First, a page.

Today we finished our last day in paradise on Genovesa Island, one of the most exuberant and popular islands of the Galapagos. We started the morning by walking among red-footed boobies, frigatebirds, and swallow-tailed gull colonies around Darwin Bay. To close a very productive photo expedition week, we walked Prince Philip’s Steps at sunset. This gorgeous cliff is an airstrip for tropicbirds, petrels, and boobies. Guests were delighted to put to use new photo skills to collect memories, and thousands of new images are waiting to be organized and processed…
National Geographic Endeavour II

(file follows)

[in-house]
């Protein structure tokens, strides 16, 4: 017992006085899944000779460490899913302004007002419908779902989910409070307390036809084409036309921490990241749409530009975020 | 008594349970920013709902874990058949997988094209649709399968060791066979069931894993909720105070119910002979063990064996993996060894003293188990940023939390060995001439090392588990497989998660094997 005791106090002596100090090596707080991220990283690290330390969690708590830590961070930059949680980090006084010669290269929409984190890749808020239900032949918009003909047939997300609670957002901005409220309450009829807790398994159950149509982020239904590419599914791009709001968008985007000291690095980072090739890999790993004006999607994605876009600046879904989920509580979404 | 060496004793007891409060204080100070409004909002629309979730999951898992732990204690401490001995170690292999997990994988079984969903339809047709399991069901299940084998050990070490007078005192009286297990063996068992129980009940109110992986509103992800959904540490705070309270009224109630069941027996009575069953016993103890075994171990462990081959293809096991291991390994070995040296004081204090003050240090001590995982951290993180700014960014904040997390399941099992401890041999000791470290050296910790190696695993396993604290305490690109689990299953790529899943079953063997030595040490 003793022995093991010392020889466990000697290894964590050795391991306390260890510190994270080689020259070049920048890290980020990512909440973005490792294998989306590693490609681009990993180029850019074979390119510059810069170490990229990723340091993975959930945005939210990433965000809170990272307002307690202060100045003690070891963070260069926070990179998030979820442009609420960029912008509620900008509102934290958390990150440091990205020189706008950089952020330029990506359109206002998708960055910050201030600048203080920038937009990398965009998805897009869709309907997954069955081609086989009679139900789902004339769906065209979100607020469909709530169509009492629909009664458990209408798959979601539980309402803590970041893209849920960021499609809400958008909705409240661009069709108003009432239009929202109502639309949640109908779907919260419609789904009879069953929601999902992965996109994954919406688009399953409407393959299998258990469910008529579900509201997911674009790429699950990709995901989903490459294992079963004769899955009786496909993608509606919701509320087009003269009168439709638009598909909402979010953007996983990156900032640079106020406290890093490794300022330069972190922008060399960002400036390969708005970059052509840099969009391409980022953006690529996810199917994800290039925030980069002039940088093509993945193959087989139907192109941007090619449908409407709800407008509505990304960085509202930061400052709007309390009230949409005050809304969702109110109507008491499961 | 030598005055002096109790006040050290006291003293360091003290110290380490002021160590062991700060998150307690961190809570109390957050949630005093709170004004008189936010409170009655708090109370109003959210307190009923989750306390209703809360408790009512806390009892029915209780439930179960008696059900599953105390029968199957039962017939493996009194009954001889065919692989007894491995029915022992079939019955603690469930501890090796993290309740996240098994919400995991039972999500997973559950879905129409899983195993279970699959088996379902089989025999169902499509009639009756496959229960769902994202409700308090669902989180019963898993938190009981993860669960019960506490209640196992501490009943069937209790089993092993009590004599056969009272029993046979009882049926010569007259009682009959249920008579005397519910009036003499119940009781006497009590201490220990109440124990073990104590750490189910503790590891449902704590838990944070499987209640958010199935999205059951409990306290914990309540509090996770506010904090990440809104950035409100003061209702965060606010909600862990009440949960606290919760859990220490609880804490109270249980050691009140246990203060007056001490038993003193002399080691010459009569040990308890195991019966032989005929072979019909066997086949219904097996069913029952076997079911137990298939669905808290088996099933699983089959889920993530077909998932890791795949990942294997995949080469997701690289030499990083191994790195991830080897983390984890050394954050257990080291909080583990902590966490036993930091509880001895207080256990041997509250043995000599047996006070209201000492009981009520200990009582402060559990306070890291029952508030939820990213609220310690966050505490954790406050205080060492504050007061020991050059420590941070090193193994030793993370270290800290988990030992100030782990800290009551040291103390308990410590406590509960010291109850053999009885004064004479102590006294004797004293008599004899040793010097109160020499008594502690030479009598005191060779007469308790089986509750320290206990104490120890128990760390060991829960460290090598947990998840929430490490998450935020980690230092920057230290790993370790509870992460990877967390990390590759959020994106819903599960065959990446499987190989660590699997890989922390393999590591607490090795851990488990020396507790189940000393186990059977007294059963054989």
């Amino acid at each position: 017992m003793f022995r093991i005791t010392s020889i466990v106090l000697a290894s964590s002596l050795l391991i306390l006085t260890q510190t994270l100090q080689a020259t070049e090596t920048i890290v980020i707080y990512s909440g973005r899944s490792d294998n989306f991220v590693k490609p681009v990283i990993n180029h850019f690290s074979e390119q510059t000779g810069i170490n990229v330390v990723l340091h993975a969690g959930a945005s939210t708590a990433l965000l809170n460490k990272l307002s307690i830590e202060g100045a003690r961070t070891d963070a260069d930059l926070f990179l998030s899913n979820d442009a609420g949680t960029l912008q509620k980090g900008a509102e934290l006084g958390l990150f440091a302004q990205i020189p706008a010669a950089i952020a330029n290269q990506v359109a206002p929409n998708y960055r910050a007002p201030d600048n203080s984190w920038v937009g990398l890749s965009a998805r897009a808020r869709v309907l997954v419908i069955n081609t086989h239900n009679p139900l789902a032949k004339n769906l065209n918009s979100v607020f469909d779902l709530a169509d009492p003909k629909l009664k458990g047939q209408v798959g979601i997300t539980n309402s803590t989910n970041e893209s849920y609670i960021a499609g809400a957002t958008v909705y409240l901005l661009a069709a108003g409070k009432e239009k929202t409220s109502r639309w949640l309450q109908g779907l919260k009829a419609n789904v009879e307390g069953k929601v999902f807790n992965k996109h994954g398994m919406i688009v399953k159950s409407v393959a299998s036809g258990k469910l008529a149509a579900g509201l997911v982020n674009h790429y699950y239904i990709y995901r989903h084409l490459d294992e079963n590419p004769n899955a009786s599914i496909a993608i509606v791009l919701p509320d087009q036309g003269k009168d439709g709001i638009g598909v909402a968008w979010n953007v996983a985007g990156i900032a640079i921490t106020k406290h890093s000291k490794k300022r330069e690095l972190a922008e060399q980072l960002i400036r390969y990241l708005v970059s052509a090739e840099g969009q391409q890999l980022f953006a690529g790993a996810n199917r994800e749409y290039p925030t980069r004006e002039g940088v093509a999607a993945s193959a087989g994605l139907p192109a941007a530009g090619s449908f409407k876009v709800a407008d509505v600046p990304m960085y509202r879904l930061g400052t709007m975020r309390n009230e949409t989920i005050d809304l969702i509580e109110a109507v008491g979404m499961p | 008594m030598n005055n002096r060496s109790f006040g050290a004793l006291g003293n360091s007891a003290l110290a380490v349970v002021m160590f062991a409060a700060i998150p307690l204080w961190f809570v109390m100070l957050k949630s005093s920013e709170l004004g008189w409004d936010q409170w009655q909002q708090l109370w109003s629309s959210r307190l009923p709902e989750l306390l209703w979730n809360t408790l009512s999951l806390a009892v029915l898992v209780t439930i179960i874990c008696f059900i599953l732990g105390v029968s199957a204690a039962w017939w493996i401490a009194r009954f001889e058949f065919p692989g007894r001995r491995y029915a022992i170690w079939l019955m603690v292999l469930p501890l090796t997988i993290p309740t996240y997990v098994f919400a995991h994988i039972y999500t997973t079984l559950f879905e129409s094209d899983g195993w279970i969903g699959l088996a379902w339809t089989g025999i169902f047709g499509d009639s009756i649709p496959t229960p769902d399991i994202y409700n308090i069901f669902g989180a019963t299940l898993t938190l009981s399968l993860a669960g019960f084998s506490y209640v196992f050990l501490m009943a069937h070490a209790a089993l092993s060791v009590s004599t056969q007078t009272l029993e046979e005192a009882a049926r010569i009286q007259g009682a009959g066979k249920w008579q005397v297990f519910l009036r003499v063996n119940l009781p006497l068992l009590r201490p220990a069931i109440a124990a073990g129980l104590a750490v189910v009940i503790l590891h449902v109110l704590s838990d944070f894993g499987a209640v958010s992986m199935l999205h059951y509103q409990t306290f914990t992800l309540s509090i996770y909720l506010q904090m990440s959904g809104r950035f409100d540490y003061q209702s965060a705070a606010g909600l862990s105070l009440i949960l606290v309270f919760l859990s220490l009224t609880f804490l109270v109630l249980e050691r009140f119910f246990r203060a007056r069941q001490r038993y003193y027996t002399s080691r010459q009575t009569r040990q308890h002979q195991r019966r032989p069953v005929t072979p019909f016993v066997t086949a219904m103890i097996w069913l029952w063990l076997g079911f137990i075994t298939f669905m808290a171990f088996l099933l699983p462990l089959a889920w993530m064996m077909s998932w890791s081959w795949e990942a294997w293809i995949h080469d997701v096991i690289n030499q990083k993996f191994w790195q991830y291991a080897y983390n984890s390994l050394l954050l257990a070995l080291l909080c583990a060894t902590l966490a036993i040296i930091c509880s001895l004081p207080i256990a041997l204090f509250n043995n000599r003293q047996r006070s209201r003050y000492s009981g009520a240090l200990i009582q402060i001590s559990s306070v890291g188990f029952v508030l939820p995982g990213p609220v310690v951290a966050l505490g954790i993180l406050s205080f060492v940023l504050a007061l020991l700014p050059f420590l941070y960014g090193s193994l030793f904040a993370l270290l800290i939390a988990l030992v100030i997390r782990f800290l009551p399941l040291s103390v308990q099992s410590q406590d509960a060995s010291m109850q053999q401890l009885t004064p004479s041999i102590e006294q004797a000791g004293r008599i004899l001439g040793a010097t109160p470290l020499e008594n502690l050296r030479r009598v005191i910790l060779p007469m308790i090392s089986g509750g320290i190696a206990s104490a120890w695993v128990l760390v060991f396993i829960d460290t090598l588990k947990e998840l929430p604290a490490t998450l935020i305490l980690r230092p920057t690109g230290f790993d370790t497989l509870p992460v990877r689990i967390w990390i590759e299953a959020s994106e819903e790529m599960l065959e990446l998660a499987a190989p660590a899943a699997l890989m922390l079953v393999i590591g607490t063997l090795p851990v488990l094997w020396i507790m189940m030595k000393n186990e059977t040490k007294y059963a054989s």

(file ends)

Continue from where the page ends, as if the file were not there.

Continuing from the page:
Today was a journey into the human experience within the Galapagos territory. Our journey began with an exhilarating Zodiac ride to the second largest island in the archipelago, Santa Cruz. On the first leg of our adventure, we traveled through Puerto Ayora by bus to the Charles Darwin Research Station. We walked through the station and viewed the tortoise breeding grounds. We noted the unique biodiversity and lush greenery of this island as compared to the others. We learned of the story of Lonesome George, the last giant tortoise on the island of Pinta. His legacy is one of hope and serves as a reminder of our responsibility to our planet. We continued winding through highlands to El Trapiche. We experienced the cultivation and processing of coffee and sugarcane. We toured the farm and enjoyed the hospitality of the local family hosts. This wonderful experience included coffee and moonshine tastings, as well as fresh bananas and cocoa beans. We left with a unique family concoction called Trappuccino, which is a blend of coffee, chocolate, and brown sugar. We continued into the highlands until we reached El Manzanillo Ranch. Here, we ate a delicious lunch with a gorgeous view of the grounds. We walked around with our naturalists and discussed conservation efforts for various species of giant tortoises in their natural habitats. Overall, today was a wonderful blend of the Galapagos human experience and its environment. The people who call Galapagos home have truly embraced coexisting with their environment!